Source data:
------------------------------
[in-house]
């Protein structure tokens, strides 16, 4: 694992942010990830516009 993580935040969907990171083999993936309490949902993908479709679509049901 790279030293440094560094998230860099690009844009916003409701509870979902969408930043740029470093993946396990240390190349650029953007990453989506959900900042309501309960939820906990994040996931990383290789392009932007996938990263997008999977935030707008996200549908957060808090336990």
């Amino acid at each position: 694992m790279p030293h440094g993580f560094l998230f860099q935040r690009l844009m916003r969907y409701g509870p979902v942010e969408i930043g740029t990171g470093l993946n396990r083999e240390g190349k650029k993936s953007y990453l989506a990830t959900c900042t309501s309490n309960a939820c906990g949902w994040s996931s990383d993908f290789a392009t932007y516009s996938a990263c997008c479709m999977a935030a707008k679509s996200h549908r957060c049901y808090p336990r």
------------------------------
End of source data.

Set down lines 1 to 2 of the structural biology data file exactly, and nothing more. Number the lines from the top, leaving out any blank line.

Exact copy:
[in-house]
């Protein structure tokens, strides 16, 4: 694992942010990830516009 993580935040969907990171083999993936309490949902993908479709679509049901 790279030293440094560094998230860099690009844009916003409701509870979902969408930043740029470093993946396990240390190349650029953007990453989506959900900042309501309960939820906990994040996931990383290789392009932007996938990263997008999977935030707008996200549908957060808090336990």